By knowing everything there is to know about our cities, Flow believes it can help reshape urban environments, redesigning parking, bike lanes, and various infrastructure to better serve humans in the future. Indeed, it seems certain that the cities of tomorrow will be data-rich, and all-knowing, thanks to a barrage of sensors, cameras, and networks designed to process urban life in real time.

Professor Hani Mahmassani, a Chair in Transportation at Northwestern University agrees with this vision. He points to Stockholm as an early example, which is reducing traffic and congestion with a dynamic tax that responds to driving patterns and collected data. The city is working towards that “all-knowing” utopia Sidewalk Labs is building, with the responsive tax as a first step. When a driver enters the city, they’re automatically charged a fee dependent on the amount of traffic in the city. Since implementing this, Stockholm has reduced inner city traffic by 25 percent, and lowered emissions by 14 percent since implementing the congestion charge.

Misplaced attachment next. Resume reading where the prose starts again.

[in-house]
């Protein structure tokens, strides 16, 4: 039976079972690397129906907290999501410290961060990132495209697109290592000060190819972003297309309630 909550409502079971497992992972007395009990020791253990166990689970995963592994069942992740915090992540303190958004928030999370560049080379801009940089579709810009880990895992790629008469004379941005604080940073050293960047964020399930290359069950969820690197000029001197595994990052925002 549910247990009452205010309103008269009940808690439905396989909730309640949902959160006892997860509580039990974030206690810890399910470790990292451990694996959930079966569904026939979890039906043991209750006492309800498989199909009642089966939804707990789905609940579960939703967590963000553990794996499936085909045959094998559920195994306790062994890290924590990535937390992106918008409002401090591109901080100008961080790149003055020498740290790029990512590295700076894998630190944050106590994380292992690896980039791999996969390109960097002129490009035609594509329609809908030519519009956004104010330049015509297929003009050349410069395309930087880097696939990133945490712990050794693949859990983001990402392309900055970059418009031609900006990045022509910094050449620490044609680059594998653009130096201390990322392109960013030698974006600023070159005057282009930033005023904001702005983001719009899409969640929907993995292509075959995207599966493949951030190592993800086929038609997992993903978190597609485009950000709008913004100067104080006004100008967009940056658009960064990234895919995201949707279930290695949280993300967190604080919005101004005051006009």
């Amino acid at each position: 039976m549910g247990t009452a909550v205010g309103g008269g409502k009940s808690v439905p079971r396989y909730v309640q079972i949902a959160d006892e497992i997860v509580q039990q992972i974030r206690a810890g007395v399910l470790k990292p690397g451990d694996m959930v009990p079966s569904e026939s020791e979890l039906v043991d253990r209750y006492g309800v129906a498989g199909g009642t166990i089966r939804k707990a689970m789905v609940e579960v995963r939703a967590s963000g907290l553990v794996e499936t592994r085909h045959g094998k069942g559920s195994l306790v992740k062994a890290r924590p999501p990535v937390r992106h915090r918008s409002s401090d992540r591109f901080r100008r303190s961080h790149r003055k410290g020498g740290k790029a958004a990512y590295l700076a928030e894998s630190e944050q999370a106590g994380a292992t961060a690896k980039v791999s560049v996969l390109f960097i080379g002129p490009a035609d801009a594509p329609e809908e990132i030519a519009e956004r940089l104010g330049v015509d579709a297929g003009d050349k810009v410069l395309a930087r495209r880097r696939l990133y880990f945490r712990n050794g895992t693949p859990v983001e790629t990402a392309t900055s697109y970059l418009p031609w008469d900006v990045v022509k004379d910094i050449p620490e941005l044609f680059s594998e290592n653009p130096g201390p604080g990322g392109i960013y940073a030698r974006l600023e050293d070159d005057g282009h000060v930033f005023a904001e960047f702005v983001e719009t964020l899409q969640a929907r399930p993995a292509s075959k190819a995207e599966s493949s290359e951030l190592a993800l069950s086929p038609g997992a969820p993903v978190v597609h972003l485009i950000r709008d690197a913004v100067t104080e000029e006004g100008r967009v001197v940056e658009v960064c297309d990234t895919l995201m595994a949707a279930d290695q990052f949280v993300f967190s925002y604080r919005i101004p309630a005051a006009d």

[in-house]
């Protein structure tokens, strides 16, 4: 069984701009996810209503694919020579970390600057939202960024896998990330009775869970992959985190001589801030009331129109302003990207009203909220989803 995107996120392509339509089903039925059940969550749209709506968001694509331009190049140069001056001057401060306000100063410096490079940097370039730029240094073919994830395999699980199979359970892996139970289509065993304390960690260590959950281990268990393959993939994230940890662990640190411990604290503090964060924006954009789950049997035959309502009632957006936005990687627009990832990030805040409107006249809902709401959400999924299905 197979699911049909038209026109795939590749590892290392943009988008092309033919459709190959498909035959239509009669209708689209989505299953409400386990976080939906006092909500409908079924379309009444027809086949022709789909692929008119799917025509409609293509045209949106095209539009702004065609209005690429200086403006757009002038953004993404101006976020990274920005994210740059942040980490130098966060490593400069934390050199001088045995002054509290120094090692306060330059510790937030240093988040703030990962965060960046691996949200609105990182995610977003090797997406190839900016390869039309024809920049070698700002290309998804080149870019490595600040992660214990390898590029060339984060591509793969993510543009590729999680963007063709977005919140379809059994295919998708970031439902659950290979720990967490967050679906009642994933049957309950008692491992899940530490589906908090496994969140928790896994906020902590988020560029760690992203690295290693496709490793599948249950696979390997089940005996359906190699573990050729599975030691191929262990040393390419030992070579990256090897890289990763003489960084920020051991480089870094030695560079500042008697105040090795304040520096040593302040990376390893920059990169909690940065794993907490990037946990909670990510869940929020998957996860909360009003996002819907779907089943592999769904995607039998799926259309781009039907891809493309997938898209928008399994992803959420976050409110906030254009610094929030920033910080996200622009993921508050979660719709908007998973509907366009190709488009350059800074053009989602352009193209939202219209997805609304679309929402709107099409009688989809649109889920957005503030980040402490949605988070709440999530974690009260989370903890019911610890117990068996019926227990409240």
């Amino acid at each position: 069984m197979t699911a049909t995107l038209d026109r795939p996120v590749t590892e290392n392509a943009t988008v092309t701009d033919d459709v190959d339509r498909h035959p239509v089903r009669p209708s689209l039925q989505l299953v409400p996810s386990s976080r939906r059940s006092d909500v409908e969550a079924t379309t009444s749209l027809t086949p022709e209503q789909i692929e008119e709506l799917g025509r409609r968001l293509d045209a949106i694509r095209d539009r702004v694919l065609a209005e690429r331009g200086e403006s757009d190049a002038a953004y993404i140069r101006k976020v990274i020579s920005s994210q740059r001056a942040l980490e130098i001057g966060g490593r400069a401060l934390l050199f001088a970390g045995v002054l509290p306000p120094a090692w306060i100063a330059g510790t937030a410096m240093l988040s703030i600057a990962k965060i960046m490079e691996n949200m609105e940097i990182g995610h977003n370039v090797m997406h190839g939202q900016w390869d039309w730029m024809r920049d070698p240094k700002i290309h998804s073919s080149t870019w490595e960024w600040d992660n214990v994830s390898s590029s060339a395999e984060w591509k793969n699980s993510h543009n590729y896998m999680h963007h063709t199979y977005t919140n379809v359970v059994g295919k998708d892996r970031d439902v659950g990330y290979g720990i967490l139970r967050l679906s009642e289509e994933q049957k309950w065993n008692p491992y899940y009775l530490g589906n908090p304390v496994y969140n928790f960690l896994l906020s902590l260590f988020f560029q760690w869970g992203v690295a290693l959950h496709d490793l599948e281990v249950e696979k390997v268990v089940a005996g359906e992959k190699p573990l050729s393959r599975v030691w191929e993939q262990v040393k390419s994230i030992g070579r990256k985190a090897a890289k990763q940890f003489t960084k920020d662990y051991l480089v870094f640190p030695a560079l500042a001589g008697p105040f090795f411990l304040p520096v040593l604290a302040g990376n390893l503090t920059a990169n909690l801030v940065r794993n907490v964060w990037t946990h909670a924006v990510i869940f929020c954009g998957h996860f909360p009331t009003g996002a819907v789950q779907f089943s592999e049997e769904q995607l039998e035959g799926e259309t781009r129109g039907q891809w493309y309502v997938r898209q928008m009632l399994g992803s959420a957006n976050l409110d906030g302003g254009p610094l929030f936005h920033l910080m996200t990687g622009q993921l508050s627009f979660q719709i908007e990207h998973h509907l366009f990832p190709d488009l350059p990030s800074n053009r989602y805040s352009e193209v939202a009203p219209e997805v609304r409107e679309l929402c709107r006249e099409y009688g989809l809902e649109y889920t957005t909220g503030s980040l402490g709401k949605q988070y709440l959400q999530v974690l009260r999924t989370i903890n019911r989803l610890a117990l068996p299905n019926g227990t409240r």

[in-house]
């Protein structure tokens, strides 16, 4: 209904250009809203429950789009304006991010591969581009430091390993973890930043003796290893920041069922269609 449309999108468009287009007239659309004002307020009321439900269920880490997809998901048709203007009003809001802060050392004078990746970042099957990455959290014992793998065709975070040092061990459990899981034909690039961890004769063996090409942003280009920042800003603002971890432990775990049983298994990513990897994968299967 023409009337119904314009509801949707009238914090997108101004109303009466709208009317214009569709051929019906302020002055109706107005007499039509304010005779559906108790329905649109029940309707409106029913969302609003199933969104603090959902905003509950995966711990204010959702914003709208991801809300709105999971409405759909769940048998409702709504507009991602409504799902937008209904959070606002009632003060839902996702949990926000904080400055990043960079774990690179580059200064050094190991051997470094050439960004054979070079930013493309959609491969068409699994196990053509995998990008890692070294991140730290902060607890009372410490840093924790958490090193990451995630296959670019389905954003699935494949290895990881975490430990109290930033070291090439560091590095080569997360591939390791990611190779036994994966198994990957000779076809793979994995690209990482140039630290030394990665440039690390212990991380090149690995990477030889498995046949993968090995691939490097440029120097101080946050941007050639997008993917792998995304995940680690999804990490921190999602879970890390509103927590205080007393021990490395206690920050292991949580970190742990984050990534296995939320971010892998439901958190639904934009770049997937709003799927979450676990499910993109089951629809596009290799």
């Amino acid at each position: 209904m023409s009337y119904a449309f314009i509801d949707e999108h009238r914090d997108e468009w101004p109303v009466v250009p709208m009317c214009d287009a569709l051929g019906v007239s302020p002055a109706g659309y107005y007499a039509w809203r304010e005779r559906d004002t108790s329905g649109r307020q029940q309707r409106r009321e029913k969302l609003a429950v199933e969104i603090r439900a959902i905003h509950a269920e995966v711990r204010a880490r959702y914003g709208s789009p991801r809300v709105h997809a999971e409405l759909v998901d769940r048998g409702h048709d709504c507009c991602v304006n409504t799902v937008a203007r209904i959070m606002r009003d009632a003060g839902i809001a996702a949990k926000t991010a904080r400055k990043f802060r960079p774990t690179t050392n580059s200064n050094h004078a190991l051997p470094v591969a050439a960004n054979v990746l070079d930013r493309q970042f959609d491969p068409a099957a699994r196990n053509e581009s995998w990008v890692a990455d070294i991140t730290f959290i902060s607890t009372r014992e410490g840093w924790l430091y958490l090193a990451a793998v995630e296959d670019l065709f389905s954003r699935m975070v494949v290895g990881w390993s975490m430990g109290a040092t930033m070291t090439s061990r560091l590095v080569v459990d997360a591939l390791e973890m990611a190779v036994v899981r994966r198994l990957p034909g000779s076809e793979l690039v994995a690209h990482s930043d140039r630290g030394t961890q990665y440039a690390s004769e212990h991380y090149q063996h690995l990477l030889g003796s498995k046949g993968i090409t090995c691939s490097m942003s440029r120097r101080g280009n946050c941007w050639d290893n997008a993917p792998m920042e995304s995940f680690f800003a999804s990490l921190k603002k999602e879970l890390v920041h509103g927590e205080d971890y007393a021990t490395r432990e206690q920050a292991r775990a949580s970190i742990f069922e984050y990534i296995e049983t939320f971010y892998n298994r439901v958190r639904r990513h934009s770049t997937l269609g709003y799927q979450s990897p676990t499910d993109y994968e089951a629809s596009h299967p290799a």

It’s clear that the technology behind urban planning, autonomous vehicles, and other forms of transport keeps improving at an impressive rate. We’ll see a shift in economic activity, and our lives will change for the better. Of course some folks aren’t that hopeful. After one interview, I asked an eavesdropper with a “Bernie” sticker on his backpack what he believed the cities of future would look like. “Demolished. Gone,” he said. ■

If you’re looking for something more on the future of cities, might I suggest this film from Oscar Boyson:

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technology, UX, and communications